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Displaying items by tag: Titanic

29th May 2012

Titanic In Song

#TITANIC IN SONG – A musical evening 'Titanic in Song' by Dara MacMahon and Gerry Noonan accompanied by Pauline Cooper will be held in the National Maritime Museum of Ireland, Dun Laoghaire on Friday 15th June. Tickets cost €10 each and the event starts at 8 o'clock.

Explore the Titanic story through the songs heard and played by the passengers on the ship. From the light classical and musical comedy numbers familiar to the 1st and 2nd class passengers to the music hall, vaudeville and Irish songs popular in steerage. The evening will present a unique look at the music played on that fateful journey.

The museum which is run by volunteers and members of the Maritime Institute of Ireland was re-opened last month after years of renovation work was carried out at the former Old Mariners Church. For further information and on the museum and its activities visit

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#TITANIC - This Saturday 26 May, Blanchardstown Library presents a series of talks and discussions on the history of the Titanic.

In her talk 'How the Titanic Touched My Family', author Martina Devlin tells the story of her grandmother's uncle Tom O'Brien, a farm labourer from Co Limerick who made plans to emigrate to America on board the ill-fated ship, but didn't tell his family he was taking someone with him - leading to a secret that was hushed up for generations.

Stephen Cameron will also be discussing his book Titanic - Belfast's Own, which looks at the ship from the perspective of those who helped to build it and "bring the dream to life".

Meanwhile, Patrick Fitzgerald of the Centre for Migration Studies at the Ulster American Folk Park gives his talk, 'A Window on Emigration', that accompanies the park's exhibition highlighting the stories of Irish emigrants who embarked for a new life in the New World on board the Titanic.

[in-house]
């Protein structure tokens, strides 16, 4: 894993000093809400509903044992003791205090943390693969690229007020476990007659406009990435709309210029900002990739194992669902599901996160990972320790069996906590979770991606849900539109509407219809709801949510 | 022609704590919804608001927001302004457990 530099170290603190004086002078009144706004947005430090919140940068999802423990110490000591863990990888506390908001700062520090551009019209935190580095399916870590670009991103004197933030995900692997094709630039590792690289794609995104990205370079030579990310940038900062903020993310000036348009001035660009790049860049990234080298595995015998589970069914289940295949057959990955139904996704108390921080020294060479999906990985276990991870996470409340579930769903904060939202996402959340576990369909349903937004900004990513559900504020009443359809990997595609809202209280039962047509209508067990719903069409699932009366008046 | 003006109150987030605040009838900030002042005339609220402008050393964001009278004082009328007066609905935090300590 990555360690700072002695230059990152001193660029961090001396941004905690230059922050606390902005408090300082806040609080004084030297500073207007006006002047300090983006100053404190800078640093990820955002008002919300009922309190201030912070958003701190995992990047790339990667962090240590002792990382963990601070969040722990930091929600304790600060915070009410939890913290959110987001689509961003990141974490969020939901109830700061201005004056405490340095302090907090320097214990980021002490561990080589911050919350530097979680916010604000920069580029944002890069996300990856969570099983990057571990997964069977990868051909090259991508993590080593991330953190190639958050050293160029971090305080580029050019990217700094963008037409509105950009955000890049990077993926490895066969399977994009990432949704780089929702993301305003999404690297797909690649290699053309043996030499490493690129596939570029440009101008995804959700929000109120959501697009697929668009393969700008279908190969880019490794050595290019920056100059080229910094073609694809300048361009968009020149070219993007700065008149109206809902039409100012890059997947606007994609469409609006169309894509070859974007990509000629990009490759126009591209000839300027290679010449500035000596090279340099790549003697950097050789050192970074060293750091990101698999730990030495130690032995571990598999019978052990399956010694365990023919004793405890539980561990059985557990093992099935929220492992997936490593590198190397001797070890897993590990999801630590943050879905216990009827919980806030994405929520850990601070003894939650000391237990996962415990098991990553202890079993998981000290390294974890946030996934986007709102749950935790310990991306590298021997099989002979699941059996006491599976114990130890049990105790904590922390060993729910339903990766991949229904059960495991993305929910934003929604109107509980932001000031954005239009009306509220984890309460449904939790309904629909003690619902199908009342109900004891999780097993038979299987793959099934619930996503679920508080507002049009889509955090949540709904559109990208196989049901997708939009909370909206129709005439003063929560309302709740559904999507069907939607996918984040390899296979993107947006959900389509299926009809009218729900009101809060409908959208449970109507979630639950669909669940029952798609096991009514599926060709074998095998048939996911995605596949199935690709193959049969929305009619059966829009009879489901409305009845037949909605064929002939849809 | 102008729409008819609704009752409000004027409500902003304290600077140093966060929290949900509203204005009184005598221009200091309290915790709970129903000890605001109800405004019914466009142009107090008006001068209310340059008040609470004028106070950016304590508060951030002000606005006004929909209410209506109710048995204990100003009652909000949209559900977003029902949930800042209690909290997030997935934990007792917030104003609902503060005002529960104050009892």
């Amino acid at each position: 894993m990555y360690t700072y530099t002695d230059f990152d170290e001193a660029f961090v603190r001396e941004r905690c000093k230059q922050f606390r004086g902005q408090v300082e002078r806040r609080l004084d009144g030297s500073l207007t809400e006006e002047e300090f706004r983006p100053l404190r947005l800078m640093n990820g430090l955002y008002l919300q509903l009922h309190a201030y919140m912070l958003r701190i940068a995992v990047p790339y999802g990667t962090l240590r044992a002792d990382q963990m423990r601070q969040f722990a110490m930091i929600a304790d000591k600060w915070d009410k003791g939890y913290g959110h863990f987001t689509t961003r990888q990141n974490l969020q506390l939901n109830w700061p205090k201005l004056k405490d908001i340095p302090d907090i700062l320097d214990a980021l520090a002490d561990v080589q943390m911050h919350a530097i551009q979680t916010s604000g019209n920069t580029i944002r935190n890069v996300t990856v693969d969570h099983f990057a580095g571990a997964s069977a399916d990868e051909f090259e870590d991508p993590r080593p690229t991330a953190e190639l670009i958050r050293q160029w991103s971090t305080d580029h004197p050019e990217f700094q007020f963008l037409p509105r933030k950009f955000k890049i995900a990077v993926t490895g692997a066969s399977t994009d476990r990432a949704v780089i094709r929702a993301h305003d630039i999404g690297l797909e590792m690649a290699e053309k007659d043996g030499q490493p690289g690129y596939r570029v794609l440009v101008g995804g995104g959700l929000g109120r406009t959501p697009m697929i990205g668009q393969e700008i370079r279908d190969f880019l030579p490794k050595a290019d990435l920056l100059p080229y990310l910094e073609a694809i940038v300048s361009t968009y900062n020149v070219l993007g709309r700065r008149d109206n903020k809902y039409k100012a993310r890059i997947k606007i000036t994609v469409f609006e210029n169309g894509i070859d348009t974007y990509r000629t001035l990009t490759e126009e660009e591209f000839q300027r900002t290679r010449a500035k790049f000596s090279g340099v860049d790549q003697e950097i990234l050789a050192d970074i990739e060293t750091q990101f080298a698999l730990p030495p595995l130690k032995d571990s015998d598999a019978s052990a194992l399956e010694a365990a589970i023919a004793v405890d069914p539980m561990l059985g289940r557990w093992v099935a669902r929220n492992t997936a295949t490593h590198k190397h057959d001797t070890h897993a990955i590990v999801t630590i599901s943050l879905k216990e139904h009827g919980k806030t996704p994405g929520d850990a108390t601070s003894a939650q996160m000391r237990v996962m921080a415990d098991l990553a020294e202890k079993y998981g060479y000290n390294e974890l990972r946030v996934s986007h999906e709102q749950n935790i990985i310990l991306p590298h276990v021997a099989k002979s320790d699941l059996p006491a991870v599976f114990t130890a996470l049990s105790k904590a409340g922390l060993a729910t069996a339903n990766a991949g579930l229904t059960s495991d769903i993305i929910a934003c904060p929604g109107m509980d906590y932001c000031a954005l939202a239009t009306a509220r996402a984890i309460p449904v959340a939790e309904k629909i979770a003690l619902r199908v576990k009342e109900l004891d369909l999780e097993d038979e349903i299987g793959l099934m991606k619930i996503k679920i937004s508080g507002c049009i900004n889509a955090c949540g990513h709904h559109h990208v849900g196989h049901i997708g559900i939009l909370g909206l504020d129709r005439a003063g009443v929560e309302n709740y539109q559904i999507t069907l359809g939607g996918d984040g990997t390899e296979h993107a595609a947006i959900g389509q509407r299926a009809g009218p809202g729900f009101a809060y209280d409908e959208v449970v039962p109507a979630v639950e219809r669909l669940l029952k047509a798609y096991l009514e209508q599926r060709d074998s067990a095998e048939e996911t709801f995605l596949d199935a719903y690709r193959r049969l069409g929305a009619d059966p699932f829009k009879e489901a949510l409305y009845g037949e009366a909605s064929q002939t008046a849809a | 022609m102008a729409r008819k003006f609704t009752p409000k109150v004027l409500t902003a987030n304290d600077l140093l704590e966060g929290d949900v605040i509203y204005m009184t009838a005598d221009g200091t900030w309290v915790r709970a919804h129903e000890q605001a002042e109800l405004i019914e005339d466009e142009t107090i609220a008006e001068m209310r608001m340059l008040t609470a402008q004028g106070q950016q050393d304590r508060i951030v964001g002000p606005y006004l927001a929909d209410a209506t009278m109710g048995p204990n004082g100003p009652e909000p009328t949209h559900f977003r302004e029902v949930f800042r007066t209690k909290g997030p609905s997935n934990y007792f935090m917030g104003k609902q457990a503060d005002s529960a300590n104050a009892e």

And Ed Coughlan of the Irish Titanic Historical Society will present his talk 'Titanic - A Voyage Into History', giving an overview of the Titanic story.

Registration is at 10.45am on the day, with the first talk starting at 11am. The event is free but booking is required on 01 8905563.

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#TITANIC - Irreverent tech website Gizmodo has marked the 100th annversary of the sinking of the Titanic with a list of the 13 deadliest shipwrecks in history.

The list runs the gamut from well over a century ago, in the early days of passenger shipping - see the SS Sultana, a tragedy overshadowed by the assassination of Abraham Lincoln and the end of the American Civl War - to more recent events.

Included are such as sad tales as that of the Empress of Ireland, the worst disaster in Canadian maritime history in which more than 1,000 died, and much closer to home the Lusitania, which went down off Kinsale in May 1915 after a torpedo attack.

But the worst was arguably suffered by the passengers of the steamship SS Kiangya - which blew up 50 miles north of Shanghai in December 1948, taking as many as 3,920 lives - and the horror that befell the MV Doña Paz in the Philippines in December 1987, where estimates put the death toll at an unbelievable 4,000.

Gizmodo has more on the story HERE.

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#TITANIC - To mark the 100th anniversary of the sinking of the Titanic, sat down with the first Irishman to dive the historic wreckage.

In 2000, Rory Golden descended two-and-a-half miles beneath the surface of the Atlantic to witness the Titanic's watery gravesite.

“When I first cast my eyes on the wreck," he says, "for me it was just an incredibly exciting and equally humbling and incredibly poignant moment and you have all these emotions all at once because you are looking at something very few people in the world have seen.”

Amazingly, the self-avowed Titanic expert wasn't originally a part of the dive team for the expedition.